Around 70,000 people gathered in central Prague to protest against the Czech government's foreign and economic policies. Prime Minister Petr Fiala said the protesters did not have the country's best interests at heart.
An estimated 70,000 protesters from the far-right and far-left rallied in central Prague against the Czech government on Saturday.
Some of the groups represented at the demonstration were the populist anti-migrant Freedom and Direct Democracy Party and the Communist Party.
Dubbed "Czech Republic First," the protest highlighted rising inflation fueled by a rise in energy prices, Covid-19 vaccinations, and immigrants.
The protesters demanded the resignation of the current coalition government led by conservative Prime Minister Petr Fiala, which had taken office last December.
Protesters slam government over Ukraine policy
The organizers of the demonstration said the Czech Republic should be militarily neutral and ensure direct contracts with gas suppliers, including Russia.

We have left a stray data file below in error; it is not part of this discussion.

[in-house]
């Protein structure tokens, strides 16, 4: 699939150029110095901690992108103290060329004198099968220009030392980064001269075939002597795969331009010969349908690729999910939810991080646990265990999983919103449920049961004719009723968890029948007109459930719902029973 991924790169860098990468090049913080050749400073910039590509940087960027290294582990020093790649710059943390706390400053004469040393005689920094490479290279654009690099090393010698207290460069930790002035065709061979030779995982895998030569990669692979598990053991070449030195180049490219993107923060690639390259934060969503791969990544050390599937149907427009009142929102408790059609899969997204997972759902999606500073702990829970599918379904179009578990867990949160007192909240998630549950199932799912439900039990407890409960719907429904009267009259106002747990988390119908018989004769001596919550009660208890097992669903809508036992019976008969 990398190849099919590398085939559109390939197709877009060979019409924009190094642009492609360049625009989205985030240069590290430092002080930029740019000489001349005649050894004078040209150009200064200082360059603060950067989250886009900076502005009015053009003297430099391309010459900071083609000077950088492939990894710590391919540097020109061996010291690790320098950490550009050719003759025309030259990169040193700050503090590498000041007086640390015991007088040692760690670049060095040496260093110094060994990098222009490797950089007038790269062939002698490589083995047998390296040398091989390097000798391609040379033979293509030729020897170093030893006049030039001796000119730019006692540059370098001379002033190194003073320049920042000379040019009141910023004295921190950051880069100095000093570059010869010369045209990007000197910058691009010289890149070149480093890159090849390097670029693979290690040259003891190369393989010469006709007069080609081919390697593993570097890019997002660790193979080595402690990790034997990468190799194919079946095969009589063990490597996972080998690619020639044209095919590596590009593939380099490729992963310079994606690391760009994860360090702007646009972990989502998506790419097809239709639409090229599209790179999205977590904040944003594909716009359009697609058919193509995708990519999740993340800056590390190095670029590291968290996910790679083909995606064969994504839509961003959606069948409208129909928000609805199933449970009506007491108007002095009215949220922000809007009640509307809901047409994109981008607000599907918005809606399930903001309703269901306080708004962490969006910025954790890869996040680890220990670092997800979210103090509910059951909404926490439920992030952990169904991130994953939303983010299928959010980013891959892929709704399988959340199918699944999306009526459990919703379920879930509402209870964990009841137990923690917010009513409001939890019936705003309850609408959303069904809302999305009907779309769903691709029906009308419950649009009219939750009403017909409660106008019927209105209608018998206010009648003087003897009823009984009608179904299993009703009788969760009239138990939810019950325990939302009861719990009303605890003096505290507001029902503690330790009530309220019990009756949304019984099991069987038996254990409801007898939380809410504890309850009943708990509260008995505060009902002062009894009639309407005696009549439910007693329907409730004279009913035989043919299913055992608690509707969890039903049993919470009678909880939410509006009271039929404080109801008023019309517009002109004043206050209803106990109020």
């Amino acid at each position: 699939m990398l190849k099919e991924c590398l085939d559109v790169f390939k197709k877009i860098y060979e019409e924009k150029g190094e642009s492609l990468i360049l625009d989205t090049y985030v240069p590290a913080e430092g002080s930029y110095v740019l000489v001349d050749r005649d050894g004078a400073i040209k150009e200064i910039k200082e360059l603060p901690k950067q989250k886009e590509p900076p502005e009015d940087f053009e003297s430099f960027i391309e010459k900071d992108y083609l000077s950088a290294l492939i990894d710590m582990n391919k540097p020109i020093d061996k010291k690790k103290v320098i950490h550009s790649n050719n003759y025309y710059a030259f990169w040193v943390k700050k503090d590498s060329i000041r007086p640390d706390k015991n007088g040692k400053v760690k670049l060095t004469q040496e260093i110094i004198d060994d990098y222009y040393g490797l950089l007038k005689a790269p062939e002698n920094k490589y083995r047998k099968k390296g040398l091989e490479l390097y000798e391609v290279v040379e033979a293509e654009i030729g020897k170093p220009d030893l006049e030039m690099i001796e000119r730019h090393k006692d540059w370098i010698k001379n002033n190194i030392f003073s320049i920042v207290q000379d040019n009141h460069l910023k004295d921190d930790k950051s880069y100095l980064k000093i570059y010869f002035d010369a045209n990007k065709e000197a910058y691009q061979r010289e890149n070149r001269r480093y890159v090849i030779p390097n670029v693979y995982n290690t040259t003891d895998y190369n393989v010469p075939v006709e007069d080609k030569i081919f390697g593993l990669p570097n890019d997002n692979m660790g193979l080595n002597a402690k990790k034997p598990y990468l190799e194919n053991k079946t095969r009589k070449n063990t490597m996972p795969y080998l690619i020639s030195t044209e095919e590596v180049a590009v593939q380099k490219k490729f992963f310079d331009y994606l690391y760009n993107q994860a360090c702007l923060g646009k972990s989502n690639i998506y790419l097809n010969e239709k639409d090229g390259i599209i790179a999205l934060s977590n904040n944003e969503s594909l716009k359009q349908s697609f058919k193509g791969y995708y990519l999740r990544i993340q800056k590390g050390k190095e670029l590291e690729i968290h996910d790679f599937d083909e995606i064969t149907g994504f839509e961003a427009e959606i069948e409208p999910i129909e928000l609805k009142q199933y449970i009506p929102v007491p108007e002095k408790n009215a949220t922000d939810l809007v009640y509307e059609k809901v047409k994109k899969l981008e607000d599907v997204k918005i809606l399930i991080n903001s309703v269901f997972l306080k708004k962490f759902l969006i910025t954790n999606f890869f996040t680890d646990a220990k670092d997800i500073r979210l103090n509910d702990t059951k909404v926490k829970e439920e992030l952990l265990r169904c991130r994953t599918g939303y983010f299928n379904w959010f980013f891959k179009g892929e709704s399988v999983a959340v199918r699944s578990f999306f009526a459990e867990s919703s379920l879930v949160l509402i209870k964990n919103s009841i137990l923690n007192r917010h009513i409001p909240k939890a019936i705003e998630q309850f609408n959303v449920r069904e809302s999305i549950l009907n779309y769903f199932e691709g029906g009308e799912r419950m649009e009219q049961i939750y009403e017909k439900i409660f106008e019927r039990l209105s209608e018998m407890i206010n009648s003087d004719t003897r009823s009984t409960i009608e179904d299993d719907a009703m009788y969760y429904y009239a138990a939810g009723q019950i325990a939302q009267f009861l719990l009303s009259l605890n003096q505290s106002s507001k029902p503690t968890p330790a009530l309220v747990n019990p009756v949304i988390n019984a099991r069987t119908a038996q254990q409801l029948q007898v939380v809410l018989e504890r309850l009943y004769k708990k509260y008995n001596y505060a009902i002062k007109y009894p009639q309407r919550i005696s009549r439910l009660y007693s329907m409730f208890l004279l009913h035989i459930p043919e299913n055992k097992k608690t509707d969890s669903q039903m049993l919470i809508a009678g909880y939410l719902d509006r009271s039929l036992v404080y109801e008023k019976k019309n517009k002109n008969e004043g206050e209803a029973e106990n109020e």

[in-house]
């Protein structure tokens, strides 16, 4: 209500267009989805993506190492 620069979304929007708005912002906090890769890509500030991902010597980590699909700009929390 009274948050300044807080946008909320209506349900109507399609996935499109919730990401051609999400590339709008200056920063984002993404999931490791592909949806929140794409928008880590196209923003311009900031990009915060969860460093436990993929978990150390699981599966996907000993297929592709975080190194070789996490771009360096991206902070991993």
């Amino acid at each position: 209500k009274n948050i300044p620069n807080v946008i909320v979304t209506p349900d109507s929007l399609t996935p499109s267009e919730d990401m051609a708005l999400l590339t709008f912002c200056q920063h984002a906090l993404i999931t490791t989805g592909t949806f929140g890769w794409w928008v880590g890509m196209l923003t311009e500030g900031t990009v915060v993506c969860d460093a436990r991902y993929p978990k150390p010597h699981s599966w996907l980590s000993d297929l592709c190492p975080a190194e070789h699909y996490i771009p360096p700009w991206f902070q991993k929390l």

The protesters condemned the government for supporting sanctions against Russia over its war in Ukraine and accused it of being unable to cope with soaring energy prices.
They said the government pays more attention to war-torn Ukraine than to its own citizens. "The best for the Ukrainians and two sweaters for us," read a banner, a reference to concerns about heating costs in winter.
The Czech Republic, which currently holds the rotating EU presidency, has taken in around 400,000 refugees from Ukraine and has provided significant military and humanitarian aid to the war-torn country.
Lipavsky: Russia's behavior is unacceptable
Fiala warns of Russian propaganda
The rally in Prague came a day after the government survived a no-confidence vote after the opposition claimed it would not crack down on inflation and energy prices.
Petr Fiala, who leads the center-right five-party coalition, said the protesters did not have the country's best interests at heart.
"The protest on Wenceslas Square was called by forces that are pro-Russian, are close to extreme positions and are against the interests of the Czech Republic," Fiala said. "It is clear that Russian propaganda and disinformation campaigns are present on our territory and some people simply listen to them."
The Czech government plans to convene an emergency meeting of EU countries next week to find a common approach to tackling the energy crisis.